Where on earth does one start when discussing a best-selling author such as Laurie R King, whose publications and awards are so numerous there’s not enough space on this page to list them all?

Perhaps the best way forward is to identify her Oxford link, for although she was born in northern California, the third generation in her family native to the San Francisco area, she actually has a house in Oxford, though she hasn’t lived in it for a while.

It is one of the terrace houses near Folly Bridge, which she says is near enough to the river for the basement to occasionally turn into a swimming pool. “My husband Noel bought it in 1967 when he got a job in California. His first wife was English and his children were at school in the UK,” said Laurie, who first visited Oxford after their marriage a decade later.

Speaking of her first stay in Oxford during 1977, Laurie talks about the weather: “My introduction to Oxford was in a December that was so cold the pressure in the gas lines was inadequate to warm the houses. But after that we came during the summer when the days were long, warm and intoxicating – in memory at least “Unlike most visitors, I met the city as an insider, hauling potatoes from the covered market and taking tea with Noel’s academic friends. So ten years later, when I was writing about a young woman in 1920s England, it was only natural to bring her to Oxford for her education.”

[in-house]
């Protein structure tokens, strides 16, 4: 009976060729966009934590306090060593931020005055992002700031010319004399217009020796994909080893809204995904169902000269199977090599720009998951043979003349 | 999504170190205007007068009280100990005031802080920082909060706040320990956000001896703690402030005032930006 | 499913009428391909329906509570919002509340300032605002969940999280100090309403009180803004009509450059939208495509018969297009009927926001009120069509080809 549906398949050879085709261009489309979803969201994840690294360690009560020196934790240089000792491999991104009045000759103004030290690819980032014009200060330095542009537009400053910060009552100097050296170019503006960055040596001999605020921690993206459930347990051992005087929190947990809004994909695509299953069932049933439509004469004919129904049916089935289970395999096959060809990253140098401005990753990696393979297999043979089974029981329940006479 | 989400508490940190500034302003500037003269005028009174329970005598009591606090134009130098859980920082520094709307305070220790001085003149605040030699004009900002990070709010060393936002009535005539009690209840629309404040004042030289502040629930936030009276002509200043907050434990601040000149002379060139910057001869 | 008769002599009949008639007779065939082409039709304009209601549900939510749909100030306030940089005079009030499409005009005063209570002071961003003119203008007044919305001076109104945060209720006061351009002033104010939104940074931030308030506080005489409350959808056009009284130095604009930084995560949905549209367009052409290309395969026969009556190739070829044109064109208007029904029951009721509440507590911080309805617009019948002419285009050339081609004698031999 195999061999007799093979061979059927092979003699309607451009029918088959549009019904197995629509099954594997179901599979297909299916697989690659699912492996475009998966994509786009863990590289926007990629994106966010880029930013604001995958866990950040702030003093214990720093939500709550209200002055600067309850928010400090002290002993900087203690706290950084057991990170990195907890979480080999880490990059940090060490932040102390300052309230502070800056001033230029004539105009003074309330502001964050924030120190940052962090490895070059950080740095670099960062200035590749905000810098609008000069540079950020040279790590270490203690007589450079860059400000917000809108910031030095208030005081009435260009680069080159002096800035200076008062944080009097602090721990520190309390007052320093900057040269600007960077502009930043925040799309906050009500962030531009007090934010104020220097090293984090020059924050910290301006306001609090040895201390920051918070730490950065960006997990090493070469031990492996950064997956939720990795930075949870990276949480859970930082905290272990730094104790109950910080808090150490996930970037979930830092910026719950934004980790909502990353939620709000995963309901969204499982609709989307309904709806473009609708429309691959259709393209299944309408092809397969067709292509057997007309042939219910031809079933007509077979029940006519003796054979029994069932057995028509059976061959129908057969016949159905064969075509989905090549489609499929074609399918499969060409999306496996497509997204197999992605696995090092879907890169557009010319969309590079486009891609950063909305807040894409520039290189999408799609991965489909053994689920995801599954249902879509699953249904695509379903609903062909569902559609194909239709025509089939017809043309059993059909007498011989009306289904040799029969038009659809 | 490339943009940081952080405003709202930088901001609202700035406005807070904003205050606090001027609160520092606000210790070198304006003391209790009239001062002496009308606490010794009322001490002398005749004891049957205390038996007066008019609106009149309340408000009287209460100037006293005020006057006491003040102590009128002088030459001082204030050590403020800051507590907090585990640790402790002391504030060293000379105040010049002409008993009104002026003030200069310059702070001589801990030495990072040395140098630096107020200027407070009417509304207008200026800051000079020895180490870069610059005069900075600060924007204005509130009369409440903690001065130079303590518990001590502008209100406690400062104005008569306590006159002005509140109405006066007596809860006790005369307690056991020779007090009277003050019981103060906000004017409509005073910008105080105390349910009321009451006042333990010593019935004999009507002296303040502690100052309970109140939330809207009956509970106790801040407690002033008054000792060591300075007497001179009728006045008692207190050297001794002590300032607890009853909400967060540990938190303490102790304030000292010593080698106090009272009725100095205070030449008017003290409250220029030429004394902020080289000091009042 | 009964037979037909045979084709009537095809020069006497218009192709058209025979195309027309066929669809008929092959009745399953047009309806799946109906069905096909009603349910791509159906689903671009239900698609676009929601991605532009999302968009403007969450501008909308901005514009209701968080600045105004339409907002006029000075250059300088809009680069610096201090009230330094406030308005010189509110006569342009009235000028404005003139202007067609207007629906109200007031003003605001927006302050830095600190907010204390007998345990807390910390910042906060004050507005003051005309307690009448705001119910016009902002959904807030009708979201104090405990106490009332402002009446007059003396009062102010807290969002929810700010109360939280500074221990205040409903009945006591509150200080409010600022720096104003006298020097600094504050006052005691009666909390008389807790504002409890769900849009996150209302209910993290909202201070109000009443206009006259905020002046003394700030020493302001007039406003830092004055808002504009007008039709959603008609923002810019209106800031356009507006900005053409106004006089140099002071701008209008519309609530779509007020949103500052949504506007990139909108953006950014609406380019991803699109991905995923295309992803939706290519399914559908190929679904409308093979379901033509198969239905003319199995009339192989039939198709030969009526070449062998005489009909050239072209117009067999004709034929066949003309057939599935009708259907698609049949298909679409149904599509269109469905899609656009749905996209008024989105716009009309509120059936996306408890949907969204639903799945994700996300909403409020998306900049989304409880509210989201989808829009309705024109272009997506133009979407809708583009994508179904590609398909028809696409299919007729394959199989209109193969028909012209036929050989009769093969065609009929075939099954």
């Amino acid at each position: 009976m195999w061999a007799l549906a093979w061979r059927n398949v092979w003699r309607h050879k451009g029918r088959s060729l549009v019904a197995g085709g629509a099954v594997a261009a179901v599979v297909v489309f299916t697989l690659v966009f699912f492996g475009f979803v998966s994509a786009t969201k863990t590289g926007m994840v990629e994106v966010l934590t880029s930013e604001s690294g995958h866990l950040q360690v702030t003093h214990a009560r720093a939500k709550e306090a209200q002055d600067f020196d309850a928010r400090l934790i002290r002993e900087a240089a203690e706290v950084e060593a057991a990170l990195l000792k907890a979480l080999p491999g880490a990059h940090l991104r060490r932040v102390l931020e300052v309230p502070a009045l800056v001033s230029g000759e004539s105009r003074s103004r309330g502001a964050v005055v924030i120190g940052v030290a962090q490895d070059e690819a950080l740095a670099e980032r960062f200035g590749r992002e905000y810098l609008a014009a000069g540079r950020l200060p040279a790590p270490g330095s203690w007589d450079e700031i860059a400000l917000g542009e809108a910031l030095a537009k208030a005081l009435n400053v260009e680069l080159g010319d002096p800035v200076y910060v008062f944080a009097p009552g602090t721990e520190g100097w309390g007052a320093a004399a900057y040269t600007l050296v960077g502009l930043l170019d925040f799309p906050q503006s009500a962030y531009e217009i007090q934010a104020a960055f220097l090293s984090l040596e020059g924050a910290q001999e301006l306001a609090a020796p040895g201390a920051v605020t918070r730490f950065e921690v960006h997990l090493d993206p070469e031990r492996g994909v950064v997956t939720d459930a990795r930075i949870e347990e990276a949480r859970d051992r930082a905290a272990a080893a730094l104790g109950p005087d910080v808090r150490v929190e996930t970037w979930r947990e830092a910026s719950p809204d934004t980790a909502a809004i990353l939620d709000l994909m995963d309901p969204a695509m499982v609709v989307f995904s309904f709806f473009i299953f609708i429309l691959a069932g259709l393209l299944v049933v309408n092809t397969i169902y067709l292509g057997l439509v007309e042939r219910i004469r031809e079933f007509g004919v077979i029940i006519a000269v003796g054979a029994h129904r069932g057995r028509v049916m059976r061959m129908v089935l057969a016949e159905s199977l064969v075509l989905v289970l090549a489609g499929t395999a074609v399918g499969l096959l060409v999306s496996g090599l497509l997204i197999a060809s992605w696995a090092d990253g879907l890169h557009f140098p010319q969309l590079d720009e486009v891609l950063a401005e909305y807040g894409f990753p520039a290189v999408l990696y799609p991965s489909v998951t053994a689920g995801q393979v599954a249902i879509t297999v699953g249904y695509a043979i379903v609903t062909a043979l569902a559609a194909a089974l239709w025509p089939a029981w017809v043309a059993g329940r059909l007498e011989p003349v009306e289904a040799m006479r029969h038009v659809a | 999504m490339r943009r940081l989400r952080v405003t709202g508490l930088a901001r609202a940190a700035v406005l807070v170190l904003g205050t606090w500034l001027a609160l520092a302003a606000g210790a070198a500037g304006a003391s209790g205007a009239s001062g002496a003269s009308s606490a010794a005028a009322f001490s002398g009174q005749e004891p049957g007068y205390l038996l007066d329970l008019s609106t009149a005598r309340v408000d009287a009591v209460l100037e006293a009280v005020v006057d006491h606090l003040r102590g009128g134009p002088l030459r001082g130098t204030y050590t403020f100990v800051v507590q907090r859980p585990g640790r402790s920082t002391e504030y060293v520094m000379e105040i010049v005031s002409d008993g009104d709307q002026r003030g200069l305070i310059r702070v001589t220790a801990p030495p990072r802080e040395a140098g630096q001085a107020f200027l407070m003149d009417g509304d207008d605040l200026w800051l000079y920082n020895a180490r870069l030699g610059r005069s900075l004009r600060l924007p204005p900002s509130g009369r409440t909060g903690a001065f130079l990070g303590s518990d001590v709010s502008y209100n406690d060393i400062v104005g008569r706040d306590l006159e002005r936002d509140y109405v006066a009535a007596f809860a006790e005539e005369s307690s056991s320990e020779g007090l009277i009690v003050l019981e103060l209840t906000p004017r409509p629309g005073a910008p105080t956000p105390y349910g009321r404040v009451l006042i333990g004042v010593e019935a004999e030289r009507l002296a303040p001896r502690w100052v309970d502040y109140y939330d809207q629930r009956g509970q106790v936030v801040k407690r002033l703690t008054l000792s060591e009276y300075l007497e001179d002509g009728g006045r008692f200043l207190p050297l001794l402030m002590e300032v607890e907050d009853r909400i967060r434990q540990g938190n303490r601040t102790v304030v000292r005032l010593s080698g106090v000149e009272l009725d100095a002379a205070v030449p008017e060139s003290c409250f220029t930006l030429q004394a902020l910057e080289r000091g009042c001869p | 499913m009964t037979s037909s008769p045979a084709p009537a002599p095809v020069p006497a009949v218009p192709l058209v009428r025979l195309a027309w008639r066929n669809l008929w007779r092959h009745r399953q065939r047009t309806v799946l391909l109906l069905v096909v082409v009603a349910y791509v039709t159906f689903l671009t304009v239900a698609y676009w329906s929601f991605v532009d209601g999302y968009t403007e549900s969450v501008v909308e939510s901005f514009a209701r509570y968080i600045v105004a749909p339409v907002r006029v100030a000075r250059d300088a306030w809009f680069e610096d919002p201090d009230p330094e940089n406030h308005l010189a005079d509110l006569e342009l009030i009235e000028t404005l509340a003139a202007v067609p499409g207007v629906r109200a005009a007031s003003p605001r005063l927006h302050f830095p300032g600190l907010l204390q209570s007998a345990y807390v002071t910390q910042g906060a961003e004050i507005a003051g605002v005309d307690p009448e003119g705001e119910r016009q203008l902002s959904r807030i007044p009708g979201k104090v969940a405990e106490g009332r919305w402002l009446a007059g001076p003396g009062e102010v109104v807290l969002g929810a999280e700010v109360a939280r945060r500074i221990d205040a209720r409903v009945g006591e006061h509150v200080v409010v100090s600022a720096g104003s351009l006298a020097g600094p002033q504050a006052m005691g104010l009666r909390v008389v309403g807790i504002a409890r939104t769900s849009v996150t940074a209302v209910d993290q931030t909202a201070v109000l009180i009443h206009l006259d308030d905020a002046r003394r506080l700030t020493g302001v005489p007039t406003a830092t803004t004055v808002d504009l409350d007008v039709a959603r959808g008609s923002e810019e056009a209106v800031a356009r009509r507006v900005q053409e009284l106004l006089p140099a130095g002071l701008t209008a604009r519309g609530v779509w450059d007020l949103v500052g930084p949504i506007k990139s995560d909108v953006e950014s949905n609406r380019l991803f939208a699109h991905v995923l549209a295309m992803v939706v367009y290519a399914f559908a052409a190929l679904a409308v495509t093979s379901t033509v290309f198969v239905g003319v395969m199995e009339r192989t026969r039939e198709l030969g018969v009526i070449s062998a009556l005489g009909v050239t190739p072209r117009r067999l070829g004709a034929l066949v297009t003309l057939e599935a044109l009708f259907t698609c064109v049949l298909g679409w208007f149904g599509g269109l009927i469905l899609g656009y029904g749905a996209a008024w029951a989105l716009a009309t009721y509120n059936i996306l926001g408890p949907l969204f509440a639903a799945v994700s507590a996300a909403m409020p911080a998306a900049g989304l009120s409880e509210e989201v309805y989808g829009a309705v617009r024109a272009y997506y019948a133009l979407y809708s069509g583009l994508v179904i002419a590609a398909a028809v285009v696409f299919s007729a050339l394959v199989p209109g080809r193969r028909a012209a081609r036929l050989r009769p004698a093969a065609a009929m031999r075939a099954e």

Laurie is speaking of Mary Russell, heroine of her second novel The Beekeeper’s Apprentice. Published in 1994, this was to prove the first of nine mystery murders that open up surprising aspects of the great detective Sherlock Holmes — Mary Russell is Holmes’s wife. Mary, who is just 15 when we first meet her, spends a considerable time as Holmes’s apprentice. It is 1915, the Great War is raging and Holmes has been retired for more than a decade, spending most of his time keeping bees at his home on the Sussex Downs. From the beginning, Mary Russell has a mind very like that of the great detective. A relationship is born and she becomes not just his apprentice, then partner, but his wife, too.

Laurie admits that there is considerable debate among Holmes scholars about which university he went to, Oxford or Cambridge, but thinks it is self-evident that the man was at Oxford. Besides, this is the city Laurie knows best. “The real world is too far away from Cambridge,” she said.

“Although Oxford is not always mentioned in the Russell books, she’s in college (a nameless college) and she punts, of course — who could possibly come to Oxford without punting? I remember how my husband and I would punt up the Cherwell to the rollers and Parson’s Pleasure, then up the Isis to Port Meadow, while staying in Oxford.”

When asked how she came to portray Holmes as a married man, Laurie said: “Sherlock Holmes is less a misogynist than a misanthrope in general: he disdains pretty much everyone, male or female, who can’t get the better of him. One of the few that did was Mary Russell.”

In Laurie’s latest book The Language of Bees, Mary has returned with Holmes to the Sussex coast, having spent seven months abroad, only to discover the unexplained disappearance of an entire colony of Holmes’s bees. But that is not all that faces them on their return. The promising surrealist painter Damian Adler turns up unexpectedly, providing more surprises.

As with all her Mary Russell books, Laurie concludes this novel in a way that leaves us waiting for the next episode. Fortunately her readers won’t have to wait long — her next book in the series, The Green Man, hits the bookshops next spring.

l The Language of Bees is published by Allison & Busby at £19.99.